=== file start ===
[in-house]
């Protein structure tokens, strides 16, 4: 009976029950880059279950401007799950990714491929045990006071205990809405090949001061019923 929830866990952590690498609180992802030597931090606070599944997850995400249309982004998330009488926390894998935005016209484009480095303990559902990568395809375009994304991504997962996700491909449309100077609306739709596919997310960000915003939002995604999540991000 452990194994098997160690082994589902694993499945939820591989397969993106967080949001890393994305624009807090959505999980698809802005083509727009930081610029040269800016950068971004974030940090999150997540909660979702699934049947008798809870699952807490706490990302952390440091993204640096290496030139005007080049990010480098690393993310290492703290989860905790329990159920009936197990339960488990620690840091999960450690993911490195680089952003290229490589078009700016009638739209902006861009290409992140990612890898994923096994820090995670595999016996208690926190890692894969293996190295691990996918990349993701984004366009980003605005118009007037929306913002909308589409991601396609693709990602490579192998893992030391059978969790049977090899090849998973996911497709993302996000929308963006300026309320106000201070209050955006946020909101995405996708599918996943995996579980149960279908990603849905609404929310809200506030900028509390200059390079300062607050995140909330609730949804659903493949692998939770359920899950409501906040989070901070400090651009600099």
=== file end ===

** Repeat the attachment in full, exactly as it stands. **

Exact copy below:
[in-house]
């Protein structure tokens, strides 16, 4: 009976029950880059279950401007799950990714491929045990006071205990809405090949001061019923 929830866990952590690498609180992802030597931090606070599944997850995400249309982004998330009488926390894998935005016209484009480095303990559902990568395809375009994304991504997962996700491909449309100077609306739709596919997310960000915003939002995604999540991000 452990194994098997160690082994589902694993499945939820591989397969993106967080949001890393994305624009807090959505999980698809802005083509727009930081610029040269800016950068971004974030940090999150997540909660979702699934049947008798809870699952807490706490990302952390440091993204640096290496030139005007080049990010480098690393993310290492703290989860905790329990159920009936197990339960488990620690840091999960450690993911490195680089952003290229490589078009700016009638739209902006861009290409992140990612890898994923096994820090995670595999016996208690926190890692894969293996190295691990996918990349993701984004366009980003605005118009007037929306913002909308589409991601396609693709990602490579192998893992030391059978969790049977090899090849998973996911497709993302996000929308963006300026309320106000201070209050955006946020909101995405996708599918996943995996579980149960279908990603849905609404929310809200506030900028509390200059390079300062607050995140909330609730949804659903493949692998939770359920899950409501906040989070901070400090651009600099």